Consumers in the world’s largest economies amassed US$2.9 trillion in extra savings during COVID-related lockdowns, a vast cash hoard that creates the potential for a powerful recovery from the pandemic recession.

Households in the U.S., China, U.K., Japan and the biggest euro-area nations socked money away when forced by the coronavirus to stay home and out of the shops, according to estimates by Bloomberg Economics. They are likely continuing to do so as restrictions remain and governments dole out stimulus.

Half that total — US$1.5 trillion and growing — is in the U.S. alone, the data show. That’s at least double the average annual growth of gross domestic product witnessed in the last expansion and equivalent to the annual output of South Korea.

Such savings should provide fuel for economies to rebound once COVID-19 is finally wrestled under control and as vaccines roll out.

The optimists are betting on a shopping spree as people return to retailers, restaurants, entertainment venues, tourist hot spots and sports events as well as accelerate those big-ticket purchases they held back on. Those who are less confident wonder if the money will instead be used to cover debts or hoarded until the health crisis passes and labor markets look stronger.

In the U.S., a running down of all the money saved in the past year would propel economic growth to as much as 9 per cent rather than the 4.6 per cent currently projected for 2021 GDP, according to BE. By contrast, if the savings go unspent, the economy will likely grow just 2.2 per cent.

“Summer 2020 turned out to be a false dawn, but it also showed how quickly economies can bounce back when COVID-19 controls are removed,” said Maeva Cousin, senior euro-area economist at Bloomberg Economics. “Could the same thing happen in 2021? Massive cash buffers from households’ lockdown savings are one reason we are confident demand should rebound sharply.”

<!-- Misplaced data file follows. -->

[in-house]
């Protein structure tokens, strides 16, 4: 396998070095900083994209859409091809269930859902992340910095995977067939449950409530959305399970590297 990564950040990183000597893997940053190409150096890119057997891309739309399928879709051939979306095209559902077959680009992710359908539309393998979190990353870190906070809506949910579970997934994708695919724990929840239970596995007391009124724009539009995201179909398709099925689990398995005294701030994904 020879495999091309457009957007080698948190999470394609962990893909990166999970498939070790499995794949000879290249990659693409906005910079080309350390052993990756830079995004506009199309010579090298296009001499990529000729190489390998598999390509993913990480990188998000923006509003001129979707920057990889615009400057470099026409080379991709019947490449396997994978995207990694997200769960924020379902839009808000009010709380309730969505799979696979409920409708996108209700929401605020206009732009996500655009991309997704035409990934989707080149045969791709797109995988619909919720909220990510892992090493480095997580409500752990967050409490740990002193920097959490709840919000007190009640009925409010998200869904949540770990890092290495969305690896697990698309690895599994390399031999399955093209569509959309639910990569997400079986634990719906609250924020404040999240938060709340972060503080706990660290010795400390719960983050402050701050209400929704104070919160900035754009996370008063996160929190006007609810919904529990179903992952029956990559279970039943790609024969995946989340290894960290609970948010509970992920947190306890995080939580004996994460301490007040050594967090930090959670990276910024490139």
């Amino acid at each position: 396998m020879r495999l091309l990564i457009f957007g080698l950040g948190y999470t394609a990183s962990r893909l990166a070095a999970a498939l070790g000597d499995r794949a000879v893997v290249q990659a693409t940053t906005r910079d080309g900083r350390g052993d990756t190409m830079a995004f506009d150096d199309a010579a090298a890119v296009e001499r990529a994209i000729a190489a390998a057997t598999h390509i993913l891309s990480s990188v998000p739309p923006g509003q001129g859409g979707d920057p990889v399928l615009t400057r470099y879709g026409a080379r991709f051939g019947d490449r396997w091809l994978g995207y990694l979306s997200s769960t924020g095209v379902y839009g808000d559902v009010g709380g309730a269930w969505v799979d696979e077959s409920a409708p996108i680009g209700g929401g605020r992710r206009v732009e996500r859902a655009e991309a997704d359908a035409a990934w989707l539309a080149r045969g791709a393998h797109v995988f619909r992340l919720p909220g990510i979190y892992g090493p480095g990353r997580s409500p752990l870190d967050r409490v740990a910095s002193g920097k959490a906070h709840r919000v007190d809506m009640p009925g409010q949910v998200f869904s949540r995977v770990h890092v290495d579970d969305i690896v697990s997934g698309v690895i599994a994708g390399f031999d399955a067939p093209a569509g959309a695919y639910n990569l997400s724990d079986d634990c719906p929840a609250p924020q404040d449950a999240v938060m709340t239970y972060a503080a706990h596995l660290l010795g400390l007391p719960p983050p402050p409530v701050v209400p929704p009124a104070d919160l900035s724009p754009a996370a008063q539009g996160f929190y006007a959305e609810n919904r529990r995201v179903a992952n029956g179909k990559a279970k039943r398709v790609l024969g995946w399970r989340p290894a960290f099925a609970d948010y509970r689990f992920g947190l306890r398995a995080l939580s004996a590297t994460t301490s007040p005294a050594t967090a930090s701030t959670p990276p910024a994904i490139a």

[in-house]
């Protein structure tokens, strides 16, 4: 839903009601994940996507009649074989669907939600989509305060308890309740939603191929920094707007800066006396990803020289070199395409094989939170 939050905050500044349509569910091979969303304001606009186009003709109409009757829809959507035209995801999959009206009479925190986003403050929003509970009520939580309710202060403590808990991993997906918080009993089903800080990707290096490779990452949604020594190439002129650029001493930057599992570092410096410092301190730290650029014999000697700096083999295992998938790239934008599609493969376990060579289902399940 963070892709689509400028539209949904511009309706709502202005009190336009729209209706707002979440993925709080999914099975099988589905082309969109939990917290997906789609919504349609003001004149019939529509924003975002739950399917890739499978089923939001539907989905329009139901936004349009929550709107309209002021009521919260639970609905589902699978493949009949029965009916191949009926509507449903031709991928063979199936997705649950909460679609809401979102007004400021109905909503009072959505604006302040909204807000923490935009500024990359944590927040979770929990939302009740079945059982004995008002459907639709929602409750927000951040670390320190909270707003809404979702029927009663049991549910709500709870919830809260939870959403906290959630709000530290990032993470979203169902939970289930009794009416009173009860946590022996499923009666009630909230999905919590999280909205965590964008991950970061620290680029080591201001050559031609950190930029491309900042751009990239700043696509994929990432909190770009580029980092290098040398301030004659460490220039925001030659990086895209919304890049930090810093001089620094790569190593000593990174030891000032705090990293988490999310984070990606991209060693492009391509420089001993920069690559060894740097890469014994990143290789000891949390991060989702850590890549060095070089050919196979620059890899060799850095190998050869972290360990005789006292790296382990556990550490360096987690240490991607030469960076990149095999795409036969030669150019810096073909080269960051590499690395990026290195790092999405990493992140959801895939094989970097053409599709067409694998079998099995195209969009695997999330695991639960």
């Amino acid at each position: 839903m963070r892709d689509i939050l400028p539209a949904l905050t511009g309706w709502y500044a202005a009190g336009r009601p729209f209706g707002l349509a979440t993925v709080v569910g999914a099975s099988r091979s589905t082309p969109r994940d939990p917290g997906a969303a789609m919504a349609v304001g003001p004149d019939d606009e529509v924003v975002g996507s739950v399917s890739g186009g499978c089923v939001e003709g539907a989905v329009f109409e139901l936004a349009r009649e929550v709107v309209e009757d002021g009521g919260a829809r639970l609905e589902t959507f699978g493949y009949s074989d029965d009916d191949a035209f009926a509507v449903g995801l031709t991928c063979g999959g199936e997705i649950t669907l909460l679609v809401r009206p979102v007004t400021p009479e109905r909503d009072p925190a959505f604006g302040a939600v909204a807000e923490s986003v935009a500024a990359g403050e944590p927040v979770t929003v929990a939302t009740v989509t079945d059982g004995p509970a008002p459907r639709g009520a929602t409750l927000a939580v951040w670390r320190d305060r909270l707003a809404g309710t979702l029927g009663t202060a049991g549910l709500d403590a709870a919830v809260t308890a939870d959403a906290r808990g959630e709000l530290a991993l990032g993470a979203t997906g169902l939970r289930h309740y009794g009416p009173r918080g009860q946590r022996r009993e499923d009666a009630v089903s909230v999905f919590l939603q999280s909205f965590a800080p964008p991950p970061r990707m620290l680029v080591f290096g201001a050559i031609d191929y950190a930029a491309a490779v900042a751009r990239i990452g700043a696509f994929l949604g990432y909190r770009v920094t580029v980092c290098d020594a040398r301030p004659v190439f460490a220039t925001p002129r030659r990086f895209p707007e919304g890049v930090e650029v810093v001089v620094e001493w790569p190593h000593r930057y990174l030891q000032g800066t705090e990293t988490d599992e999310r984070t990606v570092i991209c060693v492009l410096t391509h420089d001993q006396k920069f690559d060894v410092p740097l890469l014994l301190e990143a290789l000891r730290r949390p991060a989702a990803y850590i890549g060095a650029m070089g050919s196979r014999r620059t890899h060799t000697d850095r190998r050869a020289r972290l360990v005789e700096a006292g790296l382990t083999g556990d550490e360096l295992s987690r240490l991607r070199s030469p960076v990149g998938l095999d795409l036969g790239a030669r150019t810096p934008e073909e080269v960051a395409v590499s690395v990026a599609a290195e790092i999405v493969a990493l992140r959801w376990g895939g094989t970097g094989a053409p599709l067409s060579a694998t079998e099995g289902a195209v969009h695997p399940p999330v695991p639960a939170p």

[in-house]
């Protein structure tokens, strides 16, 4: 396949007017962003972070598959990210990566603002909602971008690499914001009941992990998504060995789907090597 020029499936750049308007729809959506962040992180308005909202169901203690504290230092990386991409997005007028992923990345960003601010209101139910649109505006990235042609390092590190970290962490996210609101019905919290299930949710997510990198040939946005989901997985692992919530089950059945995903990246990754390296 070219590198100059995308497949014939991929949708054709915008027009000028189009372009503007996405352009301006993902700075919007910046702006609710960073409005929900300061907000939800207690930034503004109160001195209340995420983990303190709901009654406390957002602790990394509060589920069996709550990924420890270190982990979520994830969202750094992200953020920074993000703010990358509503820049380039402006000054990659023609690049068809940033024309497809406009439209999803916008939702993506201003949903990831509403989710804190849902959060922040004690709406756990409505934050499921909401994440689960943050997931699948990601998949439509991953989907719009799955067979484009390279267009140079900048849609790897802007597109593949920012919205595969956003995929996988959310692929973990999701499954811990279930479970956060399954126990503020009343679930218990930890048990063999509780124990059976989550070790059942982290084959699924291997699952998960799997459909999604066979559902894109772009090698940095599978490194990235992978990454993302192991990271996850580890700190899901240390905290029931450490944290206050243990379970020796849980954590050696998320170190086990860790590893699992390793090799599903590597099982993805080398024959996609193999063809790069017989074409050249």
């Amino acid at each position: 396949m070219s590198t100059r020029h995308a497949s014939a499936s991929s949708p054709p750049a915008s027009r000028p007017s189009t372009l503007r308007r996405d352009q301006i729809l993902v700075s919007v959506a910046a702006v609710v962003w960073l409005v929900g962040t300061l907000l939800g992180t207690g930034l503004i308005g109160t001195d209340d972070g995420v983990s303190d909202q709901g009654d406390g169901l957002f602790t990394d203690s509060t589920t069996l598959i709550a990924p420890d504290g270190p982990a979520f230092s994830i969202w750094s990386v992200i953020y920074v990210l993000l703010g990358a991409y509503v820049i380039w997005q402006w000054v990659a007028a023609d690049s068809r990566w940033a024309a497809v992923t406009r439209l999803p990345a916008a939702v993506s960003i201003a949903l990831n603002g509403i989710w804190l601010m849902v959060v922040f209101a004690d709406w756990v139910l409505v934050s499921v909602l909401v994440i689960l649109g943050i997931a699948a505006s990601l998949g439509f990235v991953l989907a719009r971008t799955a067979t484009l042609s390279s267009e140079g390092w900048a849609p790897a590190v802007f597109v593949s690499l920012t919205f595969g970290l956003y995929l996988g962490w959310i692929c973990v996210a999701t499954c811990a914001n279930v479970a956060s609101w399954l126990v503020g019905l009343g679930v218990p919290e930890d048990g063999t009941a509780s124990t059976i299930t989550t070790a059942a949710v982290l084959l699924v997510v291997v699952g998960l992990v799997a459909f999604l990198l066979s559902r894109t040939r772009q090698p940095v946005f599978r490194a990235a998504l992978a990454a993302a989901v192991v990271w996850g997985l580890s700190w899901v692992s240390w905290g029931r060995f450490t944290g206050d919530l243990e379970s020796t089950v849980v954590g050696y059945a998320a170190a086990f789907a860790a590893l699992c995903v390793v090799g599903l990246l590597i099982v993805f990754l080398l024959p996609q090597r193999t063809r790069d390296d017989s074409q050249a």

The U.S. is not alone in enjoying a cushion. Chinese households poured 2.8 trillion yuan (US$430 billion) more into their bank accounts than they might have done normally. Similar deposits rose 32.6 trillion yen (US$300 billion) in Japan and 117 billion pounds (US$160 billion) in the U.K. Those in the biggest euro-area economies climbed a combined 387 billion euros (US$465 billion), led by Germany’s 142 billion euros.

One factor that might increase the urge to splurge: Low interest rates that reduce the appeal of keeping funds in the bank.

Pulling in the other direction is the risk is that people choose to use their savings to pay down debt or decide to preserve their household budgets because of ongoing health risks or concern that the jobs market will recover sluggishly.

Not everyone will be feeling flush. It’s those who earn the most who will likely have stockpiled, while lower-income households may have been forced to dip into their savings already and are the most likely to consume.

Some may be put off by the suspicion that at some point governments will jack up taxes to pay for their rescue programs.

“Short term, a lot depends on post-pandemic behavior — which may take time to revert to pre-pandemic norms,” said Yelena Shulyatyeva, senior U.S. economist for Bloomberg Economics. “Medium term, whether the extra funds go to consumption, paying down debt, or even stay in the bank as a rainy-day fund, that’s a positive for growth.”

--With assistance from Jeremy Cf Lin and Chloe Whiteaker.